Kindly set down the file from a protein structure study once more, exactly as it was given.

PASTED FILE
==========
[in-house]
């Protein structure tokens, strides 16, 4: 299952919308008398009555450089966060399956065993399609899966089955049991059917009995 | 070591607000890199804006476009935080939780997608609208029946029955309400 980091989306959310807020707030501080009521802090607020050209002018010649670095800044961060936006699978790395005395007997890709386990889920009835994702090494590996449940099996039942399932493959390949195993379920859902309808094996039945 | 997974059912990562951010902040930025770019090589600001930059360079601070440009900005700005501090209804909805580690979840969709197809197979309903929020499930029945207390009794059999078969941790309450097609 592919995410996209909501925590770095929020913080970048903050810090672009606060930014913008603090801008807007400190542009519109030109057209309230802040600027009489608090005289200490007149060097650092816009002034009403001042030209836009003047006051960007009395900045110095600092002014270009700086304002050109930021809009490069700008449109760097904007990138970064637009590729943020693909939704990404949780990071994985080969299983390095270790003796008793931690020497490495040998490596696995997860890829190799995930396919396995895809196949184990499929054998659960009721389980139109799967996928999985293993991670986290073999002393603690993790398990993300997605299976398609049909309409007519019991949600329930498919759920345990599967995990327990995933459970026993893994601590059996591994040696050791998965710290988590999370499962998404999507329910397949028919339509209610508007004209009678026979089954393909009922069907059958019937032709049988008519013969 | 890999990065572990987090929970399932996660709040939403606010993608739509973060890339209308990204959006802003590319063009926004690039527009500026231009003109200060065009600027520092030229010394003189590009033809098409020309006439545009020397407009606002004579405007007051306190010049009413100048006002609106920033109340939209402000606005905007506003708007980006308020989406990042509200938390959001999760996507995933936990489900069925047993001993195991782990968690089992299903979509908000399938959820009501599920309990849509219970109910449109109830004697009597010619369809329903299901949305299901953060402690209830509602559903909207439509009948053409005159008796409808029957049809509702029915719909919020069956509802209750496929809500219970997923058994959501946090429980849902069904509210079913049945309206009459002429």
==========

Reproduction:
[in-house]
């Protein structure tokens, strides 16, 4: 299952919308008398009555450089966060399956065993399609899966089955049991059917009995 | 070591607000890199804006476009935080939780997608609208029946029955309400 980091989306959310807020707030501080009521802090607020050209002018010649670095800044961060936006699978790395005395007997890709386990889920009835994702090494590996449940099996039942399932493959390949195993379920859902309808094996039945 | 997974059912990562951010902040930025770019090589600001930059360079601070440009900005700005501090209804909805580690979840969709197809197979309903929020499930029945207390009794059999078969941790309450097609 592919995410996209909501925590770095929020913080970048903050810090672009606060930014913008603090801008807007400190542009519109030109057209309230802040600027009489608090005289200490007149060097650092816009002034009403001042030209836009003047006051960007009395900045110095600092002014270009700086304002050109930021809009490069700008449109760097904007990138970064637009590729943020693909939704990404949780990071994985080969299983390095270790003796008793931690020497490495040998490596696995997860890829190799995930396919396995895809196949184990499929054998659960009721389980139109799967996928999985293993991670986290073999002393603690993790398990993300997605299976398609049909309409007519019991949600329930498919759920345990599967995990327990995933459970026993893994601590059996591994040696050791998965710290988590999370499962998404999507329910397949028919339509209610508007004209009678026979089954393909009922069907059958019937032709049988008519013969 | 890999990065572990987090929970399932996660709040939403606010993608739509973060890339209308990204959006802003590319063009926004690039527009500026231009003109200060065009600027520092030229010394003189590009033809098409020309006439545009020397407009606002004579405007007051306190010049009413100048006002609106920033109340939209402000606005905007506003708007980006308020989406990042509200938390959001999760996507995933936990489900069925047993001993195991782990968690089992299903979509908000399938959820009501599920309990849509219970109910449109109830004697009597010619369809329903299901949305299901953060402690209830509602559903909207439509009948053409005159008796409808029957049809509702029915719909919020069956509802209750496929809500219970997923058994959501946090429980849902069904509210079913049945309206009459002429």